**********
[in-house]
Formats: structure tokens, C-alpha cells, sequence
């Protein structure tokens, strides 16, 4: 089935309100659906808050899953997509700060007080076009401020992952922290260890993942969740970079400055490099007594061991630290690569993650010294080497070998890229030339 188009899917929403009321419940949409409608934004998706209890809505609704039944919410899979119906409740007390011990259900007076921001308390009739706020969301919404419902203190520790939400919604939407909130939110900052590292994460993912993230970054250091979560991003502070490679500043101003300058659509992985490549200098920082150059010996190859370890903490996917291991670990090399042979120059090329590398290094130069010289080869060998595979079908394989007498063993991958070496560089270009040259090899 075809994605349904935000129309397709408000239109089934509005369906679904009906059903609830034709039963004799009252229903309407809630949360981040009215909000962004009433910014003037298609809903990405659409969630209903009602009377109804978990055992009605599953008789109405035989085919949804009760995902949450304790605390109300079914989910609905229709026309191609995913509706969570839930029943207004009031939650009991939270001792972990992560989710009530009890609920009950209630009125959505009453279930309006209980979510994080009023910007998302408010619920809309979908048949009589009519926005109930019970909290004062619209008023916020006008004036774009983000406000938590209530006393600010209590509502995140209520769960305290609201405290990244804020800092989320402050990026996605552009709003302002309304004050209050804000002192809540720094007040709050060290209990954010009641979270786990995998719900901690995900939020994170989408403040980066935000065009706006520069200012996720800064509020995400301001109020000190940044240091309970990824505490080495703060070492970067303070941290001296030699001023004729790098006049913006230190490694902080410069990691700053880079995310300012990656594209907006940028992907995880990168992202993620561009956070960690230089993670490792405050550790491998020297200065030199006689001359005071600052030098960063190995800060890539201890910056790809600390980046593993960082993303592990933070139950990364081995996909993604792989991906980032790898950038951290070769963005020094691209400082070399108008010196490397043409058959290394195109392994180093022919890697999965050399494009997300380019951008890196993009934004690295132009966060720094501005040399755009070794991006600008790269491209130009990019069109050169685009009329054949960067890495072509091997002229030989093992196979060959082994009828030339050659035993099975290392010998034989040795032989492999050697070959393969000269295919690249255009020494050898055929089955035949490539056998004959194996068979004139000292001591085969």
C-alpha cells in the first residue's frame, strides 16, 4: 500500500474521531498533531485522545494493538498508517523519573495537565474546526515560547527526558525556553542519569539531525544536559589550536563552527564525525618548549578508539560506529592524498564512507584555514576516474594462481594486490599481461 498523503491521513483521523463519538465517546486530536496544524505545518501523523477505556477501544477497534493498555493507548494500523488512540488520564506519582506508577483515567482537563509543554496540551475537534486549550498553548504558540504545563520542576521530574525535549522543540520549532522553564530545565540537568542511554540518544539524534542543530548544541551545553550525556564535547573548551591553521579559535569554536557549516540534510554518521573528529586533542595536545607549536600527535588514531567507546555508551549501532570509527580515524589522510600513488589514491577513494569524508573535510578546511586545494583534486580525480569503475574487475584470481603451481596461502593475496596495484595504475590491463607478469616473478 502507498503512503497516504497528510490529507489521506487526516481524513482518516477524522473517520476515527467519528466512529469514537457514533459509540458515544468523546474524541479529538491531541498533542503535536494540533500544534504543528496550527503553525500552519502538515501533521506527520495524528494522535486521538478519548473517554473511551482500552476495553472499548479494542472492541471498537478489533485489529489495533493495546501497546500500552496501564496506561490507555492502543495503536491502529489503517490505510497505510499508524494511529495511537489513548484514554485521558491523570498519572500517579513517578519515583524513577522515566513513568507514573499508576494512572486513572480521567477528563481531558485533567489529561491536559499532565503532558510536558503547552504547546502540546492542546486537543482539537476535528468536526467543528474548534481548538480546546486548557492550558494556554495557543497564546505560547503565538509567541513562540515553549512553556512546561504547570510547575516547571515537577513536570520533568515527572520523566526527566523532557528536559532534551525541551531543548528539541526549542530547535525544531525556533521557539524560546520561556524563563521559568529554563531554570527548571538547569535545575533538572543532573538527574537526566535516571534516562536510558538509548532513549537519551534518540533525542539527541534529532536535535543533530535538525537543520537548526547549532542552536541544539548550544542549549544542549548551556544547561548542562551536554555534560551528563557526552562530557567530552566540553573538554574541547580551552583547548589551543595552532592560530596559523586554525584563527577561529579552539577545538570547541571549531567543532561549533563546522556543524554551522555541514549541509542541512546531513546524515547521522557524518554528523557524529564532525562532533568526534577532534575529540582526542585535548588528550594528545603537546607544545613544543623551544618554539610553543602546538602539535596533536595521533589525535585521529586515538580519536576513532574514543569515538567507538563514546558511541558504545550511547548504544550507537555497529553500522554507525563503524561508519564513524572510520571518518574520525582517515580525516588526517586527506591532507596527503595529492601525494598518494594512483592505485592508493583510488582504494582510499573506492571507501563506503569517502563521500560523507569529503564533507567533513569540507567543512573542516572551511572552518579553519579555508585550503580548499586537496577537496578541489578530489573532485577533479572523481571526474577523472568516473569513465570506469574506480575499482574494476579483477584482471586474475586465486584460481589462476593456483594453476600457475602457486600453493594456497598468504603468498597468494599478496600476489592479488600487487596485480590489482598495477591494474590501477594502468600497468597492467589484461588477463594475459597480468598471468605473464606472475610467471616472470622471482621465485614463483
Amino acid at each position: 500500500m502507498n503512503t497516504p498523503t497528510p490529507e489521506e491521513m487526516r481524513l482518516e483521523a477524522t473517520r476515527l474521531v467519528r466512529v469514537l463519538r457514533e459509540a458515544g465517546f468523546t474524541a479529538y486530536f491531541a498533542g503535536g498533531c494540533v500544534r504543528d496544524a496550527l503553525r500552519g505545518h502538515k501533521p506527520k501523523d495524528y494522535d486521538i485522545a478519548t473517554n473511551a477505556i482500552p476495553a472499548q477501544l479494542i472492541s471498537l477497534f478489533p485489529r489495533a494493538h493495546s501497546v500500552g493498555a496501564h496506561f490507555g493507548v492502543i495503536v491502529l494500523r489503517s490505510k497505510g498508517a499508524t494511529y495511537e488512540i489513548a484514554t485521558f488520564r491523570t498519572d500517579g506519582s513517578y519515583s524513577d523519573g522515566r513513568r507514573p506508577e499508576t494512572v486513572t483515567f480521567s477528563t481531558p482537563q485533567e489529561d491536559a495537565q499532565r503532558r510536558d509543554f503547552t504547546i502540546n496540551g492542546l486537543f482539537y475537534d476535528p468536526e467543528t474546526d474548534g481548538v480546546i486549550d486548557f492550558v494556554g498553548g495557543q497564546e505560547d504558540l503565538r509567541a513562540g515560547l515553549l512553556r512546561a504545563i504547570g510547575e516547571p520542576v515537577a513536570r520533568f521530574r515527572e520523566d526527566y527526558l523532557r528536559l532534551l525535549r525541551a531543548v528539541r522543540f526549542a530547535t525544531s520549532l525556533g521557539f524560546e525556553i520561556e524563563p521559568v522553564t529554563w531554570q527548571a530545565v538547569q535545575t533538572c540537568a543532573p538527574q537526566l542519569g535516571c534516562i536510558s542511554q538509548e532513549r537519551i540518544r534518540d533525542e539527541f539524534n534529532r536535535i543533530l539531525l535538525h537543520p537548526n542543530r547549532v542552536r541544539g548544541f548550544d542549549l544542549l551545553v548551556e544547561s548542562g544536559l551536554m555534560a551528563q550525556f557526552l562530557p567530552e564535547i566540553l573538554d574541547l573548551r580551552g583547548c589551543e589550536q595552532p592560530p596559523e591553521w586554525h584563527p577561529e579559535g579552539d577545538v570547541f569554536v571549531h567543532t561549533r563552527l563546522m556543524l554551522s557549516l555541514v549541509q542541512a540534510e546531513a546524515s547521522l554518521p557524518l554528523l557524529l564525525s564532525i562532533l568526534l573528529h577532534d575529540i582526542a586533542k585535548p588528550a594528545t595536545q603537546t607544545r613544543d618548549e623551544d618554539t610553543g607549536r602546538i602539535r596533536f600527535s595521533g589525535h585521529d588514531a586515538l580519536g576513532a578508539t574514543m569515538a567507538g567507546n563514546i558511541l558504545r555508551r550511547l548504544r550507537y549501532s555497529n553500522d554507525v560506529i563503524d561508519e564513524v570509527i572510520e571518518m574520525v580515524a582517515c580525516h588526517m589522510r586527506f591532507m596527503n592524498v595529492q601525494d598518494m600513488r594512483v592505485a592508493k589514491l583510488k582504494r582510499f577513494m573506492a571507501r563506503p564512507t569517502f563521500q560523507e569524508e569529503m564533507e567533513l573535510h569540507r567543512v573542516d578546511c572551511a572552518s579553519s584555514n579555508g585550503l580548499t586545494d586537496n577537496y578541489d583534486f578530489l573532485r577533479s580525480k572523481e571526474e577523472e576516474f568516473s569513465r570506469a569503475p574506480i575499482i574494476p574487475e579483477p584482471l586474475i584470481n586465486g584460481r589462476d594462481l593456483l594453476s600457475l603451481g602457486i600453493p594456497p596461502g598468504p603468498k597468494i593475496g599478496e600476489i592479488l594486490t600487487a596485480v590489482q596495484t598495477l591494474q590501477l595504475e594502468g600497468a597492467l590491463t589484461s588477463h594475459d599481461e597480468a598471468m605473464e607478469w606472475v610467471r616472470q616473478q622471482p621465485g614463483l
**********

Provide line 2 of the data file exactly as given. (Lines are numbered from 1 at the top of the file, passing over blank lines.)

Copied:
Formats: structure tokens, C-alpha cells, sequence